To celebrate the passage of the CHIPS and Science Act of 2022 — which authorizes major funding increases for scientific research and provides about $52 billion for U.S. semiconductor research, development, and manufacturing — Sen. Elizabeth Warren paid a visit to MIT’s state-of-the-art facility for nanoscale science and engineering on Wednesday.
She arrived at MIT.nano, a shared 214,000-square-foot nanoscale research center located in the heart of campus, one day after President Joe Biden signed the bipartisan measure into law. The act aims to help the U.S. reassert its leadership in microelectronics research, development, and manufacturing, while also expanding the semiconductor workforce. It also authorizes significantly expanded funding for the National Science Foundation, where a new Technology, Innovation, Partnerships Directorate will be established.
“I believe our job in Washington is to build for the future,” Warren said, addressing a roundtable of university leaders after she toured the MIT.nano facility. “I am delighted about $52 billion that is going into chips, that is going into domestic manufacturing, that is going into strengthening our supply chains. But keep in mind … we’ve [also got billions] going directly into increasing the budget of the National Science Foundation. That has the potential to be transformative.”
Semiconductors are critical components of consumer goods like cars and appliances, but also medical technology, industrial equipment, and military systems. The U.S. produced nearly 40 percent of the world’s semiconductors in 1990, but that had fallen to around 12 percent by 2020, according to the Semiconductor Industry Association.
A shortage of semiconductor chips, brought on largely by the Covid-19 pandemic, led to production bottlenecks that have helped fuel record U.S. inflation. Reasserting U.S. leadership in microelectronics, which is important for the nation’s economic growth and defense, was the topic of an MIT white paper released earlier this year.
“At MIT, we are proud to support this national effort in research and education. … As nations around the world understand very well, future competitiveness, prosperity, and national security all rely on technological leadership,” said MIT President L. Rafael Reif, speaking at the start of the roundtable discussion. “To sustain strength in the long-term, the U.S. needs to invent and manufacture the next new technologies, and this bill supplies a springboard to those as yet-undreamed-of innovations.”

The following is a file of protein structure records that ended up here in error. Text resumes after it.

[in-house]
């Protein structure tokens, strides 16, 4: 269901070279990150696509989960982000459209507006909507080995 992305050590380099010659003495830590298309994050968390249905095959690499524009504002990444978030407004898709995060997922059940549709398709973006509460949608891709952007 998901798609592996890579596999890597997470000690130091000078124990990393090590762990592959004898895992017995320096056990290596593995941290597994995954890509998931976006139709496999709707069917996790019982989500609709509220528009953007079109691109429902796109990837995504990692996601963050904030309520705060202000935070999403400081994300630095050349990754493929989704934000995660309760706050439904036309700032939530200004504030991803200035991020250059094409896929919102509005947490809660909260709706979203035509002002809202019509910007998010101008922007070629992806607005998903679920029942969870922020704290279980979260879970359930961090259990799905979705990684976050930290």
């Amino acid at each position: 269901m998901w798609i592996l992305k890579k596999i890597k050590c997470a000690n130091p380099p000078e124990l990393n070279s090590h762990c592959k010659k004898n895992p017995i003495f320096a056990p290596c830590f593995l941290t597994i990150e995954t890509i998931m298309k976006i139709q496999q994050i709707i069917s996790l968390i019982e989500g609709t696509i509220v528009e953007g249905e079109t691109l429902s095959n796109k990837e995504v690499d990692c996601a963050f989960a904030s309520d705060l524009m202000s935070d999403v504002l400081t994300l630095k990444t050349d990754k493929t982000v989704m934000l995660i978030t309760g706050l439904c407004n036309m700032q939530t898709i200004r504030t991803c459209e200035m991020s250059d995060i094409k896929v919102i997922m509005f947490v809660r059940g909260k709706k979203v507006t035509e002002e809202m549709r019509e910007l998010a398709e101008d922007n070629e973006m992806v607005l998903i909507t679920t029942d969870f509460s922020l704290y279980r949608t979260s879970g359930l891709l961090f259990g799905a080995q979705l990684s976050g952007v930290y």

Reif also underscored the law’s emphasis on “use-inspired basic research” — fundamental research targeted at solving practical problems, like the research that led to the invention of the semiconductor in the 1940s. Reif was a strong advocate for making support of such research across a range of fields a prominent feature of the CHIPS and Science Act. He and Warren met privately at the start of her visit to discuss next steps for implementing the NSF portion of the legislation, and other federal issues.
The group then proceeded on a tour of the MIT.nano facility, led by Vladimir Bulović, the faculty director of MIT.nano and Fariborz Maseeh Chair in Emerging Technology. The tour was designed to highlight aspects of microelectronics research and education that could be augmented through the new law.
The first stop was a view into the MIT.nano cleanroom and a conversation with Jesús del Alamo, the Donner Professor of Electrical Engineering and Computer Science, and Mark Gouker, the assistant division head of advanced technology at MIT Lincoln Laboratory.
Warren, also joined by her husband, Bruce H. Mann, and her grandson, peered through a window into the cleanroom, a controlled environment where airborne particles are filtered out, watching as researchers in protective clothing utilized sophisticated tools to manipulate nanoscale materials. Del Alamo, Bulović, and Gouker explained that the MIT research scientists, postdoctoral and graduate fellows, and undergraduate students have opportunities to use this cutting-edge equipment for innovation and education. They also discussed how researchers across the U.S. and around the world can take advantage of the state-of-the-art, open-access facilities to advance their work.